It would, under the rules, be different – with good reason – if the people concerned were “unwilling to pay their own subscriptions”, “ineligible for that category of membership”, if they are not registered to vote at their stated addresses or if this was an attempt “to recruit members who do not live at the claimed addresses in an attempt to manipulate local party meetings or the outcome of party ballots”.
Despite the lurid commentary from Atul, it would not seem that UNITE have actually broken the rules; and as Pat Rafferty UNITE’s Scottish regional secretary observes:
At all times during the process for selection of a Labour party candidate for Falkirk West our conduct has been consistent with the rules of the party. There have never been any procedural abuses by Unite and people joining the Labour party are local residents living in the Falkirk West constituency.
Our approach is clear, open and locally determined – indeed it began to take shape in Falkirk long before any candidate declared, because local members wanted the best for their town – not because of some sinister scheme rolled out by a kingmaker from behind a desk in London, but genuinely ‘Made in Scotland’.
Our aim is to help high calibre working people find their way to Westminster or Holyrood so that they can play their part in delivering the changed politics ordinary people in our nation so desperately need.
We work with our members to encourage support for candidates who share Unite’s vision for the people of Scotland. Why wouldn’t we?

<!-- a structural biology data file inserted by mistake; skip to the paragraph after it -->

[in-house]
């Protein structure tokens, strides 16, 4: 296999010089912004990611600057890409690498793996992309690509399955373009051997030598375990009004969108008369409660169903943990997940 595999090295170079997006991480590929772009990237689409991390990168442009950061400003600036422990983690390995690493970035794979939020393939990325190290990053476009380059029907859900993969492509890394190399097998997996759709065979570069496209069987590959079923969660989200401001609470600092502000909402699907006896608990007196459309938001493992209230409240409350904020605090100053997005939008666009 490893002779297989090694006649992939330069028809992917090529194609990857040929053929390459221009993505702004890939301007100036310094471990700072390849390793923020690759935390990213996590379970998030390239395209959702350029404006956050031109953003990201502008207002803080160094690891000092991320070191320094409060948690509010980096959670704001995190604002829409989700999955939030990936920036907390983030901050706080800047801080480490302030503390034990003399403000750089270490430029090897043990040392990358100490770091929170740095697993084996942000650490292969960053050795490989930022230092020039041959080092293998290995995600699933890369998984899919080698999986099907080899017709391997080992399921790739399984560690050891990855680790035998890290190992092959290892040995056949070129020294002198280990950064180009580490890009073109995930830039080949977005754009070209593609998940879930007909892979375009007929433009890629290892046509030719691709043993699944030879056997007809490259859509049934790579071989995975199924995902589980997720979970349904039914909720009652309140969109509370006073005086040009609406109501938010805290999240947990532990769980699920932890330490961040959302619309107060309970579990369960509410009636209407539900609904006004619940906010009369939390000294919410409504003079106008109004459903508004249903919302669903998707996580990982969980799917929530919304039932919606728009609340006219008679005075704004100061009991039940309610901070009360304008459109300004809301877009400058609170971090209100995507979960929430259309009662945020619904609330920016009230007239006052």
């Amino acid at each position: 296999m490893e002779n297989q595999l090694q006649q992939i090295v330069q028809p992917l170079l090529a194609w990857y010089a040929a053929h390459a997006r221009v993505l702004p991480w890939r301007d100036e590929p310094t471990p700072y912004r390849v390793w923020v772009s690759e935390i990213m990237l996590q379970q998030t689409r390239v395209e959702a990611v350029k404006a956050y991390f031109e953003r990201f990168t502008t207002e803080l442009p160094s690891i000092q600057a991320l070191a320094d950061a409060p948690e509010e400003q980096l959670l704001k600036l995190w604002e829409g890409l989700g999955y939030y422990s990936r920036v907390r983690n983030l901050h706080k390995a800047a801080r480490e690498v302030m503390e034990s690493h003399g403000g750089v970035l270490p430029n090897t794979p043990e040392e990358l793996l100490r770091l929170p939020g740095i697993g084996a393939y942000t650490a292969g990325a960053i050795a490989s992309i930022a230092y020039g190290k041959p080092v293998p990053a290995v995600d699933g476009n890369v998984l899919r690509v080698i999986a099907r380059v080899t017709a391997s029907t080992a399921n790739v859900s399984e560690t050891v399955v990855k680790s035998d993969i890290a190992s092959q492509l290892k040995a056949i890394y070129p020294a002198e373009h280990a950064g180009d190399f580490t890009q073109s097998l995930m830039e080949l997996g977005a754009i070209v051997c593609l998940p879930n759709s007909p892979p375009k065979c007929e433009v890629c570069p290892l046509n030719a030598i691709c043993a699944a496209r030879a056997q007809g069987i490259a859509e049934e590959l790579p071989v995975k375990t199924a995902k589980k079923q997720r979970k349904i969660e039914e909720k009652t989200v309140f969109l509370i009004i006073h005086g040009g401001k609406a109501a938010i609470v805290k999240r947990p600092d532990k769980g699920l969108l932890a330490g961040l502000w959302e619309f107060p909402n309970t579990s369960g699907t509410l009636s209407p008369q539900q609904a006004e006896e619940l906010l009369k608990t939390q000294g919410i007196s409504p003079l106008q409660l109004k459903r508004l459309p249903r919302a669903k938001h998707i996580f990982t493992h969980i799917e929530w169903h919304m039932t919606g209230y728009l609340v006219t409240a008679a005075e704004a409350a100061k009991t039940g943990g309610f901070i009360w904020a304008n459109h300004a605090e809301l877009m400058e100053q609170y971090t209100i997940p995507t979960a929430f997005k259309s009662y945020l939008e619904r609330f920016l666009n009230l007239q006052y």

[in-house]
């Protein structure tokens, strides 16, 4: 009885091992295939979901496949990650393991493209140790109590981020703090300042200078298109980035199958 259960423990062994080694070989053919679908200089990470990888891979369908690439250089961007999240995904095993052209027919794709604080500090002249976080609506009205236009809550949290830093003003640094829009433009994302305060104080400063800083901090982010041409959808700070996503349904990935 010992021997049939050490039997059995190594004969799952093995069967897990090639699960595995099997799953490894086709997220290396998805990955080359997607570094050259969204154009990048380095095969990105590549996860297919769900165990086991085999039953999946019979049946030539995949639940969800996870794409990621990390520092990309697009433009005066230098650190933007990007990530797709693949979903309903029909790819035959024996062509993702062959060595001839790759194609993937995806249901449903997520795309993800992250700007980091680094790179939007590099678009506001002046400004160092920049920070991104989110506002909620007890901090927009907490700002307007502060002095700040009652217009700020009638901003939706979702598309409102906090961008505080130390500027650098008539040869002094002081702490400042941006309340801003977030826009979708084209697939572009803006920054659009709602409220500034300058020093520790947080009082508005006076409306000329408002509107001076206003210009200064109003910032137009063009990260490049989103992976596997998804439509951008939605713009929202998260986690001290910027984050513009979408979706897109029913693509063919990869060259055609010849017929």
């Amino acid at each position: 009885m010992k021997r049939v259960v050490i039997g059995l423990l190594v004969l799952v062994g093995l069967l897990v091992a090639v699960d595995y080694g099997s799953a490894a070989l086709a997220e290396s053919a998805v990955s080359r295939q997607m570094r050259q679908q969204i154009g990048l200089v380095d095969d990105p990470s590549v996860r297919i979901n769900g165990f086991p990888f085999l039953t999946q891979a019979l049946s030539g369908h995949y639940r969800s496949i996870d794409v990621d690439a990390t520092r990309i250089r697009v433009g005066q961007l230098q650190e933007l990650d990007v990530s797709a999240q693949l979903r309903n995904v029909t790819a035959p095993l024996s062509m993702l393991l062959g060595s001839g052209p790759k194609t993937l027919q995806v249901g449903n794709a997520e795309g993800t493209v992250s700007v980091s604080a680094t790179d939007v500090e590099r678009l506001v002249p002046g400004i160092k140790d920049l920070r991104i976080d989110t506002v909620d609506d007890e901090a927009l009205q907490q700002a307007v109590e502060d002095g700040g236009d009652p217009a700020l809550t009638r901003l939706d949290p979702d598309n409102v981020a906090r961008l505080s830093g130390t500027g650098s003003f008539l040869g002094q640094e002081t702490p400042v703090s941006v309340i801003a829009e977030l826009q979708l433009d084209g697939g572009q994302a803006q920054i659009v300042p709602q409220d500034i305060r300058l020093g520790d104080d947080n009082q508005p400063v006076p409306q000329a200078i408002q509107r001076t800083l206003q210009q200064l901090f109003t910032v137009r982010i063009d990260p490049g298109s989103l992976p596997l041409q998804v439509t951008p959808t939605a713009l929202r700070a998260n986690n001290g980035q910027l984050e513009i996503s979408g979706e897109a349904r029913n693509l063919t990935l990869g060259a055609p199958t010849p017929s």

Indeed, UNITE’s favoured candidate in Falkirk is not some swivel-eyed fanatic, but Karie Murphy, the office manager of the highly respected MP, Tom Watson. Supporting Karie is a sensible and proportionate position for an affiliate, in accordance with the party’s rules.
As a privately funded organisation within the Labour party, Progress warrants more scrutiny. It doesn’t quite possess a central command structure, but its leadership is never backwards in staking out positions on most areas of policy and party reform…. And as Jim Murphy succinctly observed at the recent, invitation-only, progress weekend conference, the big mistake of new labour – a key component of this being Progressactivists – was to define itself against the party.
Unlike a trade union, the governance, decision making processes and funding of Progress are opaque; which is why I moved a successful motion at 2012 GMB Congress calling on the union to investigate Progress. The motion was not particularly confrontational, and resolved to: